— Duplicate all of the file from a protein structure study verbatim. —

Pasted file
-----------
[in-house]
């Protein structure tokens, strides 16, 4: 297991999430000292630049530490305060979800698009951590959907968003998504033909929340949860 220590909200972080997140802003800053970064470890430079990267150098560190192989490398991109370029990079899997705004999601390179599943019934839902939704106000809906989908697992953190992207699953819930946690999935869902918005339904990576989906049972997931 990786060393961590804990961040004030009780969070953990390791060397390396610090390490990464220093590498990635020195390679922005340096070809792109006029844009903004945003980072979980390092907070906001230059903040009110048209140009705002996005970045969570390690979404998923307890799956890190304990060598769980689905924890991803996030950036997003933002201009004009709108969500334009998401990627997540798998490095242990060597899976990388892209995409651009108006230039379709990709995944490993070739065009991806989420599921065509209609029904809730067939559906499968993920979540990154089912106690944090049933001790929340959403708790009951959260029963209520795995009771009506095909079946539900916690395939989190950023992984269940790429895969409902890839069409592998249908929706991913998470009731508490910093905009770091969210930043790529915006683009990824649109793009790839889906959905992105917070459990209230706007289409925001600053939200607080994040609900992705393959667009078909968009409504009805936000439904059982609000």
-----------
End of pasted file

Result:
[in-house]
């Protein structure tokens, strides 16, 4: 297991999430000292630049530490305060979800698009951590959907968003998504033909929340949860 220590909200972080997140802003800053970064470890430079990267150098560190192989490398991109370029990079899997705004999601390179599943019934839902939704106000809906989908697992953190992207699953819930946690999935869902918005339904990576989906049972997931 990786060393961590804990961040004030009780969070953990390791060397390396610090390490990464220093590498990635020195390679922005340096070809792109006029844009903004945003980072979980390092907070906001230059903040009110048209140009705002996005970045969570390690979404998923307890799956890190304990060598769980689905924890991803996030950036997003933002201009004009709108969500334009998401990627997540798998490095242990060597899976990388892209995409651009108006230039379709990709995944490993070739065009991806989420599921065509209609029904809730067939559906499968993920979540990154089912106690944090049933001790929340959403708790009951959260029963209520795995009771009506095909079946539900916690395939989190950023992984269940790429895969409902890839069409592998249908929706991913998470009731508490910093905009770091969210930043790529915006683009990824649109793009790839889906959905992105917070459990209230706007289409925001600053939200607080994040609900992705393959667009078909968009409504009805936000439904059982609000």